This original application server running in parallel with the now production VM, can provide the ‘back button’ should something unforeseen occur to any of the VMs or applications. This allows for both performance and support issues to be addressed where virtualization itself may be to blame. At some point in the future, this physical stand-by may be decommissioned, or it can be used as a disaster recovery solution, locally or off-site. It can also be the “global” physical server where multiple VM’s replicate to it. In this case any virtual machine can quickly become a physical stand alone system.
Lower cost risk Control
All risk can never be eliminated and the cost, in preparation and testing, to reduce the perceived risk prior to virtualizing a set of business-important servers may be quite high, depending on the scenario. In contrast, the ‘undo button’ capability provided by one of these replication solutions may eliminate a large portion of that preparation and testing. The result could be a significant cost savings which improves the return on investment of the virtualization project itself.
Virtualizing servers, like any change to an IT infrastructure, brings a certain amount of risk. This risk can cause virtualization projects to stall, especially when having to virtualize the servers running business-important applications. This delay can impact the ROI of virtualization projects and increase opportunity costs.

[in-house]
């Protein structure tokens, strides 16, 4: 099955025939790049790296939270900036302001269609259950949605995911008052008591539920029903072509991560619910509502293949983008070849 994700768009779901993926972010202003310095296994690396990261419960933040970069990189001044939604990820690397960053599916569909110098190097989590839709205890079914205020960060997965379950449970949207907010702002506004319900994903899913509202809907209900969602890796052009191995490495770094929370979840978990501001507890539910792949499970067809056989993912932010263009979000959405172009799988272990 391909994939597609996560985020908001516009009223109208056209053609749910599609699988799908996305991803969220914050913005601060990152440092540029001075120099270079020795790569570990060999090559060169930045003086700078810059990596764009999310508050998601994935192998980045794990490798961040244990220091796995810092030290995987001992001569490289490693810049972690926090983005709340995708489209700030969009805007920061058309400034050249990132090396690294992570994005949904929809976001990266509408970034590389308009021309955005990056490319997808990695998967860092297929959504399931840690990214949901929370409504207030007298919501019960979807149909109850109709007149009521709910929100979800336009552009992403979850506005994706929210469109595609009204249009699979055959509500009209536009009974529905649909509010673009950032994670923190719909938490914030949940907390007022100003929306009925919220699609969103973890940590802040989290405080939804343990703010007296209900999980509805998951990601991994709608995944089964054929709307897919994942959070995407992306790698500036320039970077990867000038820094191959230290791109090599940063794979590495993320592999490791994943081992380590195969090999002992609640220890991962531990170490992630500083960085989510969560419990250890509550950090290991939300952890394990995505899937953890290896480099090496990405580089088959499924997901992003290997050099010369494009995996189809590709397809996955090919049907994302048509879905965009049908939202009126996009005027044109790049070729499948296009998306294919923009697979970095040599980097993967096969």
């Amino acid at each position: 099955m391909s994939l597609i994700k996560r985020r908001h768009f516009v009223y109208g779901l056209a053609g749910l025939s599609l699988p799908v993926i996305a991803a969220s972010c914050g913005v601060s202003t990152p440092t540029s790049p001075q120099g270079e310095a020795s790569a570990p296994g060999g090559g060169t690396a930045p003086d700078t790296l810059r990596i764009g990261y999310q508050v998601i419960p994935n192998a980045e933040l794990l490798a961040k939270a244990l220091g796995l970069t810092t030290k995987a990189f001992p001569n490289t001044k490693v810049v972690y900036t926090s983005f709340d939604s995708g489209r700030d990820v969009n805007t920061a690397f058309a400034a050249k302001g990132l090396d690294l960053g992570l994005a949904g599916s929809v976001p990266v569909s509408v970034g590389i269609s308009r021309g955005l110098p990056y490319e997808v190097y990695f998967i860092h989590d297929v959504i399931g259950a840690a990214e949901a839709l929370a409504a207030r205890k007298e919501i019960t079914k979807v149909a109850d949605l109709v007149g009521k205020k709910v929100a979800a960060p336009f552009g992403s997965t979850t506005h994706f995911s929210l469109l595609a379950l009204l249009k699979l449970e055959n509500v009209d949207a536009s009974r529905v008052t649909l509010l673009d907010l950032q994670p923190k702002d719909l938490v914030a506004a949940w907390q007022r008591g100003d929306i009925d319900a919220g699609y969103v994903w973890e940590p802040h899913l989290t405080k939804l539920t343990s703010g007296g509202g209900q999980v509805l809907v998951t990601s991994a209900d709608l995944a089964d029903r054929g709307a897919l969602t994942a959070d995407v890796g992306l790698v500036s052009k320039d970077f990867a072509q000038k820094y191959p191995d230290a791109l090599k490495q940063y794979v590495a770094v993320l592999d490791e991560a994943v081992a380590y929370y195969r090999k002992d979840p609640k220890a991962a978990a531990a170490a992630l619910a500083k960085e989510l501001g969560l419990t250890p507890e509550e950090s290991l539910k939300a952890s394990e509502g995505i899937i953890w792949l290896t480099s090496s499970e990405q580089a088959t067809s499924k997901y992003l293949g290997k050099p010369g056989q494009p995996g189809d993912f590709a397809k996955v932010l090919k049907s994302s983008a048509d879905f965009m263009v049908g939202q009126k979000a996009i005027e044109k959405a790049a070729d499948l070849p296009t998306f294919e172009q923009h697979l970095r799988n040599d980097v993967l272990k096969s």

Replication solutions, like DoubleTake, are an effective way to reduce the risk of server virtualization. This technology enables the creation of a secondary host server infrastructure without disrupting the operation of the primary host. This secondary host can be used to load test a set of VMs or confirm their impact on shared resources before committing the new infrastructure to production. By providing a way to effectively ‘undo’ the physical-to-virtual conversion if something goes wrong with a business-critical VM, these solutions can reduce the mitigation steps often taken and eliminate virtualization stall in the process.